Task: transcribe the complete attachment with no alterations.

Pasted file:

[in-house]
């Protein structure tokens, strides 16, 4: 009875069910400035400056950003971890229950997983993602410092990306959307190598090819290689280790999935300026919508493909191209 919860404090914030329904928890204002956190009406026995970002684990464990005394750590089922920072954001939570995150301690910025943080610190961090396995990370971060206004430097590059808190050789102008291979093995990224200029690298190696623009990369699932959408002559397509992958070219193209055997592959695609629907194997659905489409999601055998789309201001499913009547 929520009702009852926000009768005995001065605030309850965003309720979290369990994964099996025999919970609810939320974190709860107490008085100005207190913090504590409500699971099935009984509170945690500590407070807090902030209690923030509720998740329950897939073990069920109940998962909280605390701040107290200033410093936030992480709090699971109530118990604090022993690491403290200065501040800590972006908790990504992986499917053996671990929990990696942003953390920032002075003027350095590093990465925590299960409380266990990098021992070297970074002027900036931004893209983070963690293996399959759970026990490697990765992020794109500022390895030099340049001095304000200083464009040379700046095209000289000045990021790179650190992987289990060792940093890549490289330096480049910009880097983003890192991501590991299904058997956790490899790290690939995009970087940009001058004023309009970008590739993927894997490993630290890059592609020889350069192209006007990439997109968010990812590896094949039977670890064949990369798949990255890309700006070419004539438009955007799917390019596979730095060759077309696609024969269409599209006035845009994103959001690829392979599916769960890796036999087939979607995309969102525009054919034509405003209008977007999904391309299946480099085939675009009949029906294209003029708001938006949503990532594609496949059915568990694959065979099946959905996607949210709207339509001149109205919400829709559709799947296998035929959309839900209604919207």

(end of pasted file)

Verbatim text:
[in-house]
């Protein structure tokens, strides 16, 4: 009875069910400035400056950003971890229950997983993602410092990306959307190598090819290689280790999935300026919508493909191209 919860404090914030329904928890204002956190009406026995970002684990464990005394750590089922920072954001939570995150301690910025943080610190961090396995990370971060206004430097590059808190050789102008291979093995990224200029690298190696623009990369699932959408002559397509992958070219193209055997592959695609629907194997659905489409999601055998789309201001499913009547 929520009702009852926000009768005995001065605030309850965003309720979290369990994964099996025999919970609810939320974190709860107490008085100005207190913090504590409500699971099935009984509170945690500590407070807090902030209690923030509720998740329950897939073990069920109940998962909280605390701040107290200033410093936030992480709090699971109530118990604090022993690491403290200065501040800590972006908790990504992986499917053996671990929990990696942003953390920032002075003027350095590093990465925590299960409380266990990098021992070297970074002027900036931004893209983070963690293996399959759970026990490697990765992020794109500022390895030099340049001095304000200083464009040379700046095209000289000045990021790179650190992987289990060792940093890549490289330096480049910009880097983003890192991501590991299904058997956790490899790290690939995009970087940009001058004023309009970008590739993927894997490993630290890059592609020889350069192209006007990439997109968010990812590896094949039977670890064949990369798949990255890309700006070419004539438009955007799917390019596979730095060759077309696609024969269409599209006035845009994103959001690829392979599916769960890796036999087939979607995309969102525009054919034509405003209008977007999904391309299946480099085939675009009949029906294209003029708001938006949503990532594609496949059915568990694959065979099946959905996607949210709207339509001149109205919400829709559709799947296998035929959309839900209604919207």